In a recent report from the Harvard Business School (The Caring Company) less than 25% of employers say that being a caregiver impacts the performance of employees. Wow, that’s simply obtuse when over 80% of employees surveyed said that caregiving had impacted their performance. 20% of those interviewed stated that being a caregiver hurt their careers. My own experiences with caregivers certainly bear witness to this. They simply hide their caregiving duties until the stress and exhaustion force them to quit.
What do employers know?
We can’t blame employers for not knowing what we don’t disclose. Employees may fear retribution, discrimination, loss of advancement opportunities, missed raises and bonuses. But if employers are truly in touch with their team, they can see the signs. According to the report “Employers identified unplanned absences and missed days of work (33%), late arrival at work (28%), and early departure from work (17%) as the top three behaviors that always undermine career progression. Those are all behaviors that frequently arise due to an employee’s need to respond to a caregiving obligation.“
Who are the Carers?
While some may assume that caregivers who quit are in “less important” roles in the company, that’s not actually true. You may be surprised to learn that the percentage who left a position rose higher at each rung on the corporate ladder.
The cost of not caring for caregivers
Senior leaders are most likely to leave to care for a family member. Let that sink in for a moment. The cost of finding, hiring, and retaining skilled teams is rising.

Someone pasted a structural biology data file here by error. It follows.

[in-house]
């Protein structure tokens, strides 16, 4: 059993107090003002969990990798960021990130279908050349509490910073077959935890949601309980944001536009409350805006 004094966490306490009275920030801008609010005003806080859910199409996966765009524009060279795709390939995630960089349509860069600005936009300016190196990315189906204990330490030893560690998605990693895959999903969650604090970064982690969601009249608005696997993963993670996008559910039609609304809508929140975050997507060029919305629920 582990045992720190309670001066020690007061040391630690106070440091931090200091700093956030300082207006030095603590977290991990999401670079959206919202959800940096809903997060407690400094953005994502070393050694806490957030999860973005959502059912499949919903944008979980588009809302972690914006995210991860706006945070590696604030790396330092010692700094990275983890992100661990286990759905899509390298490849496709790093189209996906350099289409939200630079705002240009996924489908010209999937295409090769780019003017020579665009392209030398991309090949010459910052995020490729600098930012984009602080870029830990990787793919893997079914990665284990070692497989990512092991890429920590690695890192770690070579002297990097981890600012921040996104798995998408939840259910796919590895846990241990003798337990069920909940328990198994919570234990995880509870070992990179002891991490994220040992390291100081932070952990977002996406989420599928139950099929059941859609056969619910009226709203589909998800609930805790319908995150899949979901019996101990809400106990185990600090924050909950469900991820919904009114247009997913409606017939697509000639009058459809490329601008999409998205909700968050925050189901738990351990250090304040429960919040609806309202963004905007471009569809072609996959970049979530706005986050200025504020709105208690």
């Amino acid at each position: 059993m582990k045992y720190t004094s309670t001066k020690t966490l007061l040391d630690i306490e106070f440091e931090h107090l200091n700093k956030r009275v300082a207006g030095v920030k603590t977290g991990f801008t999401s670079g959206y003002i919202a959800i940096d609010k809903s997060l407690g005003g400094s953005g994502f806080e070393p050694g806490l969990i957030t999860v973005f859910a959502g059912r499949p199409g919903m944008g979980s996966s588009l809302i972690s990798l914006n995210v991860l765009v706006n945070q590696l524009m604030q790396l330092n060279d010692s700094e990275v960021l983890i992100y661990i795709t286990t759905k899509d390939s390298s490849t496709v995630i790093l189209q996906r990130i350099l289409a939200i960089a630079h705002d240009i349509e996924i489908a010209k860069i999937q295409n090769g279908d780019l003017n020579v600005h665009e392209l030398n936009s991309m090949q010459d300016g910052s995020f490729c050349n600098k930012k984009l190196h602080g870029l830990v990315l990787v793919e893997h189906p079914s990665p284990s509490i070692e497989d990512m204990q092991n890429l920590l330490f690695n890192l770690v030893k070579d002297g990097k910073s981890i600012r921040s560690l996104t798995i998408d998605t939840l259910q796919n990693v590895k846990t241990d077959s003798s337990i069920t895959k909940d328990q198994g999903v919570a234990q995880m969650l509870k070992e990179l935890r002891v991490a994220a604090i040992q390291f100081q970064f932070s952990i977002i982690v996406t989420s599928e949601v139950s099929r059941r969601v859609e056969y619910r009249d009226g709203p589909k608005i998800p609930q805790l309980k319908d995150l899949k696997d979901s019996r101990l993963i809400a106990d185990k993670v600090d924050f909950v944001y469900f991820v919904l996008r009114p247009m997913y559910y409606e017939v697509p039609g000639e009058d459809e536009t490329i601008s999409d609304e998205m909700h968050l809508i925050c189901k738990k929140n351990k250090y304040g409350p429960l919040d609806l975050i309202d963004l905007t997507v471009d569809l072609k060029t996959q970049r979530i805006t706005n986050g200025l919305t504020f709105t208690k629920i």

(SHRM) reported that on average it costs a company 6 to 9 months of an employee’s salary to replace him or her. On top of that, it affects productivity, engagement, company culture, and overhead.
Who are the caregivers at work?
The demographics may be much different than you think:
- Employee 23%
- Manager of employees 44%
- Manager of managers 53%
- Senior leaders 61%
Taking a conscious business approach
With the changing population and the rise in nontraditional families, caregivers have fewer resources to turn to. We are going to have to face the fact that caregiving is a much larger part of the workforce than we realized. Helping employees manage their roles as employees, caregivers, family members and members of the community is becoming more important to a modern workforce.
Companies in the conscious business movement are recognizing that when people thrive in an organization the company is more successful and that trickles down into every aspect of a community.
Today’s corporate environment is moving toward enhanced employee benefits plans, and that’s great, but it’s time to take a closer look at who those plans serve. Employers are looking to provide wellness plans, but corners get cut and programs that look good on paper may not serve the needs of the employees. A recent report on corporate wellness programs by Jeremiah Owyang points out that digital wellness programs may be a good start, but it’s crucial that we involve that human-to-human factor in wellness programs if we truly want to see them become part of the corporate culture.
Interested in hearing how you can support caregivers in your organization?
Schedule time to talk about programs for stress reduction, building personal resilience in your company.